Cybereye

CyberEye

  • turtle

    The slow but steady progress of FISMA

    But after 11 years it continues to mature and provide a reasonable framework for securing IT systems.

  • Gen. Keith Alexander

    Getting harder to trust Alexander's NSA

    Gen. Keith Alexander insists that the NSA needs public and industry support to do its job, but his lack of transparency makes it hard to keep the faith.

    Comments: 3
  • Man with New Year

    Congress to IT security: Happy fiscal New Year

    Security priorities are being set for the coming fiscal year, but budget irresponsibility could make achieving them difficult.

    Comments: 2
  • Tibet

    Encrypted communications gives voice to dissidents

    The encrypted communications provider is teaming with the Human Rights Foundation to enable secure links for activists, dissidents and other groups at risk of government snooping.

    Comments: 3
  • Man standing at open back door

    The NSA wants to be your backdoor man

    The latest revelations from the Snowden files confirm what many have suspected for more than 35 years: The NSA knows it is easier to break a code if someone gives you the keys.

    Comments: 3
  • SEA

    Syrian Electronic Army's attacks expose the Internet's weak links

    The attacks being used by pro-Assad hacktivists are not new, but they demonstrate the ability of bad guys to exploit the Internet's ecosystem.

    Comments: 1
  • outsource

    Outsourcing cybersecurity? Feds get behind the idea.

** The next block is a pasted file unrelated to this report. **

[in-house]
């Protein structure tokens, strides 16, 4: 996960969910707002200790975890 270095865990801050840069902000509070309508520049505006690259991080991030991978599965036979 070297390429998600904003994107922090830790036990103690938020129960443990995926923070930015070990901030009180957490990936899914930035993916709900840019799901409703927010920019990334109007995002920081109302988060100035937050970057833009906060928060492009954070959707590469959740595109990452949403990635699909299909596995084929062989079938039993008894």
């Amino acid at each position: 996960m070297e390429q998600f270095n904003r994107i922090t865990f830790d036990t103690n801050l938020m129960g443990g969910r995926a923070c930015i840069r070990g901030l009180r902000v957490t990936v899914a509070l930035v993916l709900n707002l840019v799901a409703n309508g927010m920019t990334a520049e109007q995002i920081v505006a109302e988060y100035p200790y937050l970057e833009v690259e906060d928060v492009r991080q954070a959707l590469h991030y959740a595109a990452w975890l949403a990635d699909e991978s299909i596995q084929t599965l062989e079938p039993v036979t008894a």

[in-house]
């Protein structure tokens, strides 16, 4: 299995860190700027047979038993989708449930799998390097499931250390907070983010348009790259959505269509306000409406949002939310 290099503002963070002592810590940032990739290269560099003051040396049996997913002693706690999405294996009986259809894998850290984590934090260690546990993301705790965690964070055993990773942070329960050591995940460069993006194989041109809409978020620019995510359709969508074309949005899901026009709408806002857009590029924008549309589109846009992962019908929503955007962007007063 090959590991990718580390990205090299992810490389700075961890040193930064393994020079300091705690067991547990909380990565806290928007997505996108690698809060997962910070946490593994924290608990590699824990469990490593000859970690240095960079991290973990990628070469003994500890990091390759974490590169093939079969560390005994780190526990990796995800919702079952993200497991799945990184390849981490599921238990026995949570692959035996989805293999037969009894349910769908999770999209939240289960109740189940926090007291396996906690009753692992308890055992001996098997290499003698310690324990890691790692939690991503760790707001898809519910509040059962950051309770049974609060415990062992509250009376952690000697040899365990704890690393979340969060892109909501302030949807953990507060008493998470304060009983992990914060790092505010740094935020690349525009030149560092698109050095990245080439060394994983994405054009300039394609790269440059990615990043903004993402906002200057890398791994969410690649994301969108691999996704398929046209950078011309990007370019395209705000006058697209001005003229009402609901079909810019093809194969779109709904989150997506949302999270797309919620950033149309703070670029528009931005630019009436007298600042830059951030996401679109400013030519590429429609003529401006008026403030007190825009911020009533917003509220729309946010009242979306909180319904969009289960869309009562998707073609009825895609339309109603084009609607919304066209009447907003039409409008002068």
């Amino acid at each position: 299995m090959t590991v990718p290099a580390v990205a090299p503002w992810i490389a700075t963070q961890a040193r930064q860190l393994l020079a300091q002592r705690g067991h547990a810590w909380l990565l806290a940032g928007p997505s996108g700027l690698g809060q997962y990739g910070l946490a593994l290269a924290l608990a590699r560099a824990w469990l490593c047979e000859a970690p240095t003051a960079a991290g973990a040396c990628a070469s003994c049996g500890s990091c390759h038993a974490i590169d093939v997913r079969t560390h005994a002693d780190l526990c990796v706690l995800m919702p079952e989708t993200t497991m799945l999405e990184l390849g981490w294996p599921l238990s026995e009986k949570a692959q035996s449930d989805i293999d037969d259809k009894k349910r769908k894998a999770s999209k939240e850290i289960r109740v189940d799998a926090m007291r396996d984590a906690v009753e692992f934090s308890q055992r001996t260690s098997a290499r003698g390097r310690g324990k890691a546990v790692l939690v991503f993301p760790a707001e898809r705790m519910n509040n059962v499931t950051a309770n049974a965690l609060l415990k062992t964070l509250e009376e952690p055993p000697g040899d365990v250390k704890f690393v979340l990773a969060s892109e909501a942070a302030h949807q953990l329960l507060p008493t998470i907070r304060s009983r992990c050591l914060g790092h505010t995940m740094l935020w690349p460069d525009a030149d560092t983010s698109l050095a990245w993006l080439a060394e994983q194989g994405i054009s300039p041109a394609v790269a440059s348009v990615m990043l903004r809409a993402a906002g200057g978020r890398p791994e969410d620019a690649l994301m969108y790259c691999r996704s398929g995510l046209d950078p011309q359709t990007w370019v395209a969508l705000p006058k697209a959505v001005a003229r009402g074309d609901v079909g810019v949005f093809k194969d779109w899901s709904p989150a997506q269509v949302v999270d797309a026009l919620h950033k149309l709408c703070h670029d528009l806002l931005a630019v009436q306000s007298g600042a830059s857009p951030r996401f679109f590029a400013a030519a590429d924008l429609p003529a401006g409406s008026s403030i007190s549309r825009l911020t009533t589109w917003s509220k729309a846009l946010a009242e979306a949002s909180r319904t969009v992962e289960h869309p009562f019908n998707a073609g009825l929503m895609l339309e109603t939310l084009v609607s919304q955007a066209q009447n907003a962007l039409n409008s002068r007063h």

DHS' Continuous Diagnostic and Mitigation program is the latest step in a trend toward holistic security that puts it into the hands of experts.

    Comments: 5
  • Businessman with laptop concerned by IPv6 Ping of Death

    Microsoft issues fix for resurrected Ping of Death

    The vulnerability, an IPv6 version of a flaw that was fixed more than a decade ago, is one more reason to be aware of the IPv6 traffic agency networks.

    Comments: 1
  • owls

    Threat-info sharing: Still broken after all these years

    Despite a consensus that information sharing is critical to cybersecurity, organizations still hold onto their information, allowing serious threats to flourish for years after they become known.

  • Black Hat

    Mobile threats and other new directions from Black Hat

    Mobile computing seems to be the new frontier of cybersecurity, but identifying new trends at the Black Hat Briefings is more difficult as the conference grows and becomes more inclusive.